The Global Refugee Crisis: Past, Present, and Future
Aramide Odutayo argues that history matters when studying the present migration crisis.
Does history matter when studying international migration? This commentary will compare the global response to the international migration crisis in 1939 and the current movement of Syrian refugees. This comparative assessment will illustrate that states have, yet again, abandoned their moral duty to grant asylum to individuals fleeing persecution and deprivation.
In the 1930’s, the international community failed to offer asylum to Jewish refugees that were victims of persecution by Nazi Germany. European states redoubled visa restrictions and physically sealed their borders to prevent Jewish refugees from seeking asylum in neighboring countries. Similarly, Canadian diplomats refused to implement a special admissions quota for Jewish refugees. Even though 94% of Americans disapproved of the Nazi’s pogroms, 77% thought that immigration quotas should not be raised to allow additional Jewish migrants. The total breakdown of the asylum system in the 1930’s has been largely attributed to a convergence of three factors, i) the global economic downturn caused by the Great Depression, ii) German aggression, and iii) latent anti-Semitism. Nevertheless, states refusal to admit Jewish refugees fleeing persecution led to internment and death.
The horrors of the holocaust as well as the enormity of Europe’s post-World War II refugee crisis led to a decade of intense experimentation in search of an international refugee protection system. In 1951, the United Nations approved the Convention Relating to the Status of Refugees that defines who is a refugee, delineates the rights of refugees, and the responsibilities of the nations that grant asylum. The 1951 convention was viewed as a success and international policy makers were praised for learning from the mistakes of the past.
Several decades later, the world is currently witnessing the greatest refugee crisis since World War II. The most recent report from the United Nations High Commission for Refugees (UNHCR) estimated a total refugee and displaced person population at approximately 55 million people, the result of conflicts from South Sudan to Syria. This figure includes over 14 million refugees, 1.8 million asylum seekers, and 32 million internally displaced persons. The single largest cause of increased displacement is the ongoing Syrian Civil War, a conflict that has killed between 250,000 to 470,000 people and forcibly displaced approximately 11.3 million people. The scope of the Syrian crisis is breathtaking, with the country now comprising the world’s largest source of refugees, while Turkey, which shares the longest common border with Syria, is now home to the world’s largest refugee population.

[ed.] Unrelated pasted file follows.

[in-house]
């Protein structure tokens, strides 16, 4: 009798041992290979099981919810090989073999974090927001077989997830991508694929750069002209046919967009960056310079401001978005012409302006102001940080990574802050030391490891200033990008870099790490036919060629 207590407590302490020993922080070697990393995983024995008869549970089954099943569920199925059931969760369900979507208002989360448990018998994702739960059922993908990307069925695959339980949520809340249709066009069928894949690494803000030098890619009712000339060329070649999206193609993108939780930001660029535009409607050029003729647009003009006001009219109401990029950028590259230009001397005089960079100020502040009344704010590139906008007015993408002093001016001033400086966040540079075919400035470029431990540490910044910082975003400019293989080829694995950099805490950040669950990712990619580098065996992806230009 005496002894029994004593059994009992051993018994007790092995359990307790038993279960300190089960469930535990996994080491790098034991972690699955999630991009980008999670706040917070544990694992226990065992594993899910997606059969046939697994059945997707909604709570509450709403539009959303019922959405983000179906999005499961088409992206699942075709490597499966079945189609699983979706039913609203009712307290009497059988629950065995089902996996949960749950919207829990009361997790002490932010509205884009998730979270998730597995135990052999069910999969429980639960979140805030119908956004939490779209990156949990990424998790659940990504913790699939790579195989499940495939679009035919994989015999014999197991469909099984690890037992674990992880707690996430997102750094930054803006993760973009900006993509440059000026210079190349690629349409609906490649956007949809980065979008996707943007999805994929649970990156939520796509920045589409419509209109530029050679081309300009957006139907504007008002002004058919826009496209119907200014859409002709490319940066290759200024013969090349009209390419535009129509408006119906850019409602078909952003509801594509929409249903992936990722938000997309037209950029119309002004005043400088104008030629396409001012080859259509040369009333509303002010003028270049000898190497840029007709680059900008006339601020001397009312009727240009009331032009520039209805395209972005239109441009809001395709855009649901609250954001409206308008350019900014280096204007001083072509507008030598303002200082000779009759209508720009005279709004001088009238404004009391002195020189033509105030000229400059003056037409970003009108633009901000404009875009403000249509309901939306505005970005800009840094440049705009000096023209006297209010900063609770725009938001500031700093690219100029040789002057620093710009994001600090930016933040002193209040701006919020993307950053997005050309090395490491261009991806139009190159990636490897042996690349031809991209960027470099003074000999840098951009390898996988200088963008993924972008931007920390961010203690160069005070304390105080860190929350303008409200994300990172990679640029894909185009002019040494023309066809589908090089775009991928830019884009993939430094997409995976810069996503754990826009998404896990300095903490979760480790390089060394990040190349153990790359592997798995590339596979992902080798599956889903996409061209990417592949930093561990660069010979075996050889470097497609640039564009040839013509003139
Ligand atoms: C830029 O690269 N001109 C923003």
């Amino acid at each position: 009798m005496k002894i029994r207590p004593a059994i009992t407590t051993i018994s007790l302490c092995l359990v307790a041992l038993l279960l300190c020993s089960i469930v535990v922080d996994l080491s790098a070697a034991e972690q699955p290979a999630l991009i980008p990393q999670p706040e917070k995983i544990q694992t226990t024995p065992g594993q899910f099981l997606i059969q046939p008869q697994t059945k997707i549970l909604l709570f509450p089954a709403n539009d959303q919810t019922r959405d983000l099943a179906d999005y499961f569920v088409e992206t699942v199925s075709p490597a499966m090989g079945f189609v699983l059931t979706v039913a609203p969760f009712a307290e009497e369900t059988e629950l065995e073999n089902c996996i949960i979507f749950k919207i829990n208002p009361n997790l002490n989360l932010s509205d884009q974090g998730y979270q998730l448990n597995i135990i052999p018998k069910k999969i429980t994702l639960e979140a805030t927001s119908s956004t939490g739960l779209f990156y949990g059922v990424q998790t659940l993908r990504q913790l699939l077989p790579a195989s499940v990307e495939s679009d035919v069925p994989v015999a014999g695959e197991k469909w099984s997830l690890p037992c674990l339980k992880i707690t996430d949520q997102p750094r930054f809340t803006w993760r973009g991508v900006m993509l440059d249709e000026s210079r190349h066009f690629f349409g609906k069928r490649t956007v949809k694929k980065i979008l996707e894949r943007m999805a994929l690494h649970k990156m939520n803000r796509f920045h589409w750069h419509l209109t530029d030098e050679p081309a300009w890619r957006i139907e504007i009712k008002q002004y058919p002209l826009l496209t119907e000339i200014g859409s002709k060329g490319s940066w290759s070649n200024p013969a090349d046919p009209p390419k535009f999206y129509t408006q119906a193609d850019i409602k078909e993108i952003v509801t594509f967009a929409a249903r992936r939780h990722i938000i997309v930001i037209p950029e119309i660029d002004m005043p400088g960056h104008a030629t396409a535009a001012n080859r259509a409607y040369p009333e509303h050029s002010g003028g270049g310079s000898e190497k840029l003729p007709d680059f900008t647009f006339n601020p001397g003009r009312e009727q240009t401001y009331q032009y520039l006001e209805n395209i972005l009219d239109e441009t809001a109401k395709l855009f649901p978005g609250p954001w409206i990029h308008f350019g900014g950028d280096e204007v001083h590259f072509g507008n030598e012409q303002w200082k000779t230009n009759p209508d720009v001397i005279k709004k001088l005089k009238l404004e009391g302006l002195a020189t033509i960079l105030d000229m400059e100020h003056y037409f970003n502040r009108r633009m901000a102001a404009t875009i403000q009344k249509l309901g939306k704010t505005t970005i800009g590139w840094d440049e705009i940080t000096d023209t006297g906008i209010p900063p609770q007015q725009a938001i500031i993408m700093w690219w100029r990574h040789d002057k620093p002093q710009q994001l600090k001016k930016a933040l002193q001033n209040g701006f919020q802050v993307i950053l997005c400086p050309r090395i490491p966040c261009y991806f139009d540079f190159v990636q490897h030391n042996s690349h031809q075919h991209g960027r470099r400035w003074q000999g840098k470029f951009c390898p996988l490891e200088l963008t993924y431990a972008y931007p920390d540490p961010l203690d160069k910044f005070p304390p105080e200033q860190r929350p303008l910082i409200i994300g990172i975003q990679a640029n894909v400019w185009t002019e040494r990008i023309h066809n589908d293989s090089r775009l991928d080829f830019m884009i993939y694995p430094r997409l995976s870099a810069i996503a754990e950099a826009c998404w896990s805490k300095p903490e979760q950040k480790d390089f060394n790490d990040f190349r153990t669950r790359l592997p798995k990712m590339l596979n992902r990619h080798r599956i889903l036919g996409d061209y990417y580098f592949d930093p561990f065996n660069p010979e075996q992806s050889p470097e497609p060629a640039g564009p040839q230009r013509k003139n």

Despite the enormity of the Syrian Refugee Crisis, many Westerns states have once again abdicated their moral duty to grant asylum to refugees. For example, England has registered less than 5,000 refugees, Canada has just recently accepted 25,000 refugees, Germany has granted asylum to 800,000 migrants a figure that is expected to increase to 1 million, and the United States has pledged to accept a total of 100,000 refugees by 2017. Given that Turkey, Lebanon, Germany, and Jordan have so far registered 2.5 million, 1 million, 800,000, and 630,000 refugees respectively, it is clear that affluent Western states have a moral duty to accept more refugees. Furthermore many countries that have signed and ratified the 1951 Refugee Convention have repeatedly violated the principle of non-refoulement. Specifically, at the border of Greece and Turkey, and Spain and Morocco European border guards have forcibly repatriated asylum seekers. In Australia, asylum seekers that arrive clandestinely are imprisoned in remote detention centers where they were given little information about Australia, their asylum claims, and their right to legal counsel, advocates, and translators. States unwillingness to accept refugees can yet again be largely attributed to discrimination, specifically racism, xenophobia, and islamaphobia. Fears and moral panics about the ‘other’, coupled with the emerging consensus that countries must control its borders and protect its territory resulted in the rise of xenophobic and nationalist political parties in the United States, Australia, and across Europe, and the further entrenchment of an aggressive anti-migration regimes.
Critics of granting asylum to refugees often use the consequentialist rationale, as well as the language of economics when considering the issue of migration. Arguments are made that focus on the consequences of refugee flows for those who already reside in the destination country. In response to the claim that increased migration harms domestic workers, proponents of freer international migration argue that migrants add value to the domestic economy. Clearly, both sides ignore the welfare of the people and families they are speaking of, as if their lives were of no concern. Furthermore, critics and advocates disregard the meaningful issues of ethics and justice beyond the primacy of economic consequentialism. Nor do they attend to the question of whether protecting the interests of citizens of destination countries justifies treating others unjustly. Ultimately, the international communities refusal to accept refugees is a tragic point in the history of migration and future scholars will likely look back on this current crisis with horror.
Aramide Odutayo is a Masters of Arts Candidate in Global Governance at the Balsillie School of International Affairs. Her research covers themes at the interface of global governance, gender, migration, and social justice.